• Platform:
    If elected as co-presidents, Drs. Christensen and Pitt-Catsouphes will work with WFRN members to foster innovative ideas for the next generation of work-family research.  We will support the further expansion of opportunities for collaborative, multi-disciplinary investigations.  Furthermore, we plan to explore options so that the bi-annual conference continues to be a premier forum for celebrating research accomplishments and also becomes a unique event where researchers can engage in study design, gather data "on-the-spot," and pilot test new approaches to data collection and analyses.  Kathleen and Marcie are committed to conference-based forums for advancing research partnerships with the public and private sectors.


Nominees for Vice President


Anne Bardoel

Anne Bardoel, Associate Professor of Management, Monash University, Australia

  • Professional background and interests:
    The work-family research community has been an important source of research inspiration and friendship over many years and I would like to give back. My work-life journey started when I began my thesis looking at organisational characteristics associated with the provision of work-life practices and has then taken me on a rewarding path to researching quality part-time work, family time economies, global work-life management, and more recently multigenerational care.  I have published manuscripts in highly ranked journals such as Demographic Research, Gender, Work and Organization, Human Resource Management, Sociology, and the International Journal of Human Resource Management.  As an Australian, I have valued relationships with international research colleagues. I have a strong commitment to working on research that has practical implications and seek to translate my research to high level community and industry engagement. Currently I am a member of the Australian Government’s Workplace Gender Equality Agency Advisory Group and have previously held positions as a member of the Victorian Government’s Working Families Council and President of the Work/Life Association (Australia). In these roles, I have actively promoted discussion among researchers, business leaders and policy makers about work-life issues.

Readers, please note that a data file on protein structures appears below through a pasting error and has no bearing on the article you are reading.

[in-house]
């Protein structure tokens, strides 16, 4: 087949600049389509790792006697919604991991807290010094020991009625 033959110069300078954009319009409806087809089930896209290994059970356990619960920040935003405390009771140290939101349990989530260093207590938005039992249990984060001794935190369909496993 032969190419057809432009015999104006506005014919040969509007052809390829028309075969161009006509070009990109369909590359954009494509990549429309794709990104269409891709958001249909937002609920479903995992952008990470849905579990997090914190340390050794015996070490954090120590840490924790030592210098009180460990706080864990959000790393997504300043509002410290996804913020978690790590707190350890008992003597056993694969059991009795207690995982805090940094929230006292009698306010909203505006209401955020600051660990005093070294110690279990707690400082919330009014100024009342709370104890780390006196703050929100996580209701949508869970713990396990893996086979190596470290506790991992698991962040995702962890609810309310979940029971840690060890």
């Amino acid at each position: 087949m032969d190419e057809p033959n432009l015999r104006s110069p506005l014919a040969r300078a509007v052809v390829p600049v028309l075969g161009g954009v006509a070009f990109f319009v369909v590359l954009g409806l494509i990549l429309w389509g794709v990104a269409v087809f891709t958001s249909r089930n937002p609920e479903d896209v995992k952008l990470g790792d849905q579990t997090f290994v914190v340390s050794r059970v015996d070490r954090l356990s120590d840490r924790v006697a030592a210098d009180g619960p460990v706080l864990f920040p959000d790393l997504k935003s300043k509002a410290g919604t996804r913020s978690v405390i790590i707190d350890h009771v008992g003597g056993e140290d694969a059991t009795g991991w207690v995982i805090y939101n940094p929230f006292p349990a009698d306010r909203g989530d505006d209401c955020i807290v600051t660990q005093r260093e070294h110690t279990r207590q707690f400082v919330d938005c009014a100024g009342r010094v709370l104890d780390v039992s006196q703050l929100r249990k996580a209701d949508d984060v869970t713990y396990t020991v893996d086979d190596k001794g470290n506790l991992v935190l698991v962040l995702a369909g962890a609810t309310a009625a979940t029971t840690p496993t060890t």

• Platform